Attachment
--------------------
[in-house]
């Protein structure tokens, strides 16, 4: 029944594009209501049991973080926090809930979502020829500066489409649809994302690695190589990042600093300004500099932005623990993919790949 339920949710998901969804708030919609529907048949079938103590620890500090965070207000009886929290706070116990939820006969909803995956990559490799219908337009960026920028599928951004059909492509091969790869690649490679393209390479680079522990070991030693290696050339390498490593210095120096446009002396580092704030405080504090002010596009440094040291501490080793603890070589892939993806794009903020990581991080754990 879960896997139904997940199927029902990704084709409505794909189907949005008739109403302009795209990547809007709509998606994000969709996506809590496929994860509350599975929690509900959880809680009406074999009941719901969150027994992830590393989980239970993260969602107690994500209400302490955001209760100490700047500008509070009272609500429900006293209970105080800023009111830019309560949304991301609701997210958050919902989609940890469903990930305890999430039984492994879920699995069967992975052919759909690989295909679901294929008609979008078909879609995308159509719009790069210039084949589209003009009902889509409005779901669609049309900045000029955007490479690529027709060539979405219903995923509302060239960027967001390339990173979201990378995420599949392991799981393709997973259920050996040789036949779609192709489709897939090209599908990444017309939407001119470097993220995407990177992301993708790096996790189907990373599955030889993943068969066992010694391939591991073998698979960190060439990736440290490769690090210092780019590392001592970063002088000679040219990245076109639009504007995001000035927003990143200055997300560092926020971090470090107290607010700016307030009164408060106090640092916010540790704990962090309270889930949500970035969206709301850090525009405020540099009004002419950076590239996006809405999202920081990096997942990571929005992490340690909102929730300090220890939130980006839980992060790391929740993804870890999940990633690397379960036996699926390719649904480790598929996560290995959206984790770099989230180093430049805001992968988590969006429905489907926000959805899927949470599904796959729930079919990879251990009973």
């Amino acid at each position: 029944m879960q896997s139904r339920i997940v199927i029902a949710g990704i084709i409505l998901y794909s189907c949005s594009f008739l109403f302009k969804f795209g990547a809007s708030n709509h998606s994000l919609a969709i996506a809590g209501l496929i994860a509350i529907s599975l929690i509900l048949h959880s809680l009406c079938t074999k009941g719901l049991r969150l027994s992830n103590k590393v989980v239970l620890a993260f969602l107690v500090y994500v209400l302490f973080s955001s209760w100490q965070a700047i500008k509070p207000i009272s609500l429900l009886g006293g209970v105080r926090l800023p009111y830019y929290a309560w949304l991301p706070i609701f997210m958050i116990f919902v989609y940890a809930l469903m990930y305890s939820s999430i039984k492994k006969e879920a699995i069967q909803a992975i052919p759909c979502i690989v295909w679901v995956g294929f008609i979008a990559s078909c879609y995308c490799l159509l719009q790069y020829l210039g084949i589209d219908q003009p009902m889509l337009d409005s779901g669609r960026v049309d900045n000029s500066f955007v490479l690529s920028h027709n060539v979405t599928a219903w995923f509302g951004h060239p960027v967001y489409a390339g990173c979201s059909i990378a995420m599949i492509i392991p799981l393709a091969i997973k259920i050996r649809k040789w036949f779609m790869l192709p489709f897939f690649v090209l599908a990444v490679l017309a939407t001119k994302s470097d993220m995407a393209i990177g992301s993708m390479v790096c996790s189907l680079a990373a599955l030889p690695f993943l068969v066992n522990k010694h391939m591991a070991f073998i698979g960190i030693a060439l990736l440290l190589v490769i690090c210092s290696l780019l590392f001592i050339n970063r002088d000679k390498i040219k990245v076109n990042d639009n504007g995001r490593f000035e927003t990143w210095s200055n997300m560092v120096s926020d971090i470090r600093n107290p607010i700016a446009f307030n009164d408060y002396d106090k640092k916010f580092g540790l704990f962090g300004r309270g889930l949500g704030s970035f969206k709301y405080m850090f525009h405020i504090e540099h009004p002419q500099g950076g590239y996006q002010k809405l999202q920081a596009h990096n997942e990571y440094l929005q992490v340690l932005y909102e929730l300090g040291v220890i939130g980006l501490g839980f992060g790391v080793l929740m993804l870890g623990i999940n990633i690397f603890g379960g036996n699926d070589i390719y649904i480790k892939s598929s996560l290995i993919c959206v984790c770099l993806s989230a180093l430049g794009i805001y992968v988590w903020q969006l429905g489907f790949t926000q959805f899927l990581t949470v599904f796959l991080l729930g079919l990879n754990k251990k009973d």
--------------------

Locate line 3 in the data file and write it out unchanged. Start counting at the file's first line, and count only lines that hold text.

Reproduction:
């Amino acid at each position: 029944m879960q896997s139904r339920i997940v199927i029902a949710g990704i084709i409505l998901y794909s189907c949005s594009f008739l109403f302009k969804f795209g990547a809007s708030n709509h998606s994000l919609a969709i996506a809590g209501l496929i994860a509350i529907s599975l929690i509900l048949h959880s809680l009406c079938t074999k009941g719901l049991r969150l027994s992830n103590k590393v989980v239970l620890a993260f969602l107690v500090y994500v209400l302490f973080s955001s209760w100490q965070a700047i500008k509070p207000i009272s609500l429900l009886g006293g209970v105080r926090l800023p009111y830019y929290a309560w949304l991301p706070i609701f997210m958050i116990f919902v989609y940890a809930l469903m990930y305890s939820s999430i039984k492994k006969e879920a699995i069967q909803a992975i052919p759909c979502i690989v295909w679901v995956g294929f008609i979008a990559s078909c879609y995308c490799l159509l719009q790069y020829l210039g084949i589209d219908q003009p009902m889509l337009d409005s779901g669609r960026v049309d900045n000029s500066f955007v490479l690529s920028h027709n060539v979405t599928a219903w995923f509302g951004h060239p960027v967001y489409a390339g990173c979201s059909i990378a995420m599949i492509i392991p799981l393709a091969i997973k259920i050996r649809k040789w036949f779609m790869l192709p489709f897939f690649v090209l599908a990444v490679l017309a939407t001119k994302s470097d993220m995407a393209i990177g992301s993708m390479v790096c996790s189907l680079a990373a599955l030889p690695f993943l068969v066992n522990k010694h391939m591991a070991f073998i698979g960190i030693a060439l990736l440290l190589v490769i690090c210092s290696l780019l590392f001592i050339n970063r002088d000679k390498i040219k990245v076109n990042d639009n504007g995001r490593f000035e927003t990143w210095s200055n997300m560092v120096s926020d971090i470090r600093n107290p607010i700016a446009f307030n009164d408060y002396d106090k640092k916010f580092g540790l704990f962090g300004r309270g889930l949500g704030s970035f969206k709301y405080m850090f525009h405020i504090e540099h009004p002419q500099g950076g590239y996006q002010k809405l999202q920081a596009h990096n997942e990571y440094l929005q992490v340690l932005y909102e929730l300090g040291v220890i939130g980006l501490g839980f992060g790391v080793l929740m993804l870890g623990i999940n990633i690397f603890g379960g036996n699926d070589i390719y649904i480790k892939s598929s996560l290995i993919c959206v984790c770099l993806s989230a180093l430049g794009i805001y992968v988590w903020q969006l429905g489907f790949t926000q959805f899927l990581t949470v599904f796959l991080l729930g079919l990879n754990k251990k009973d």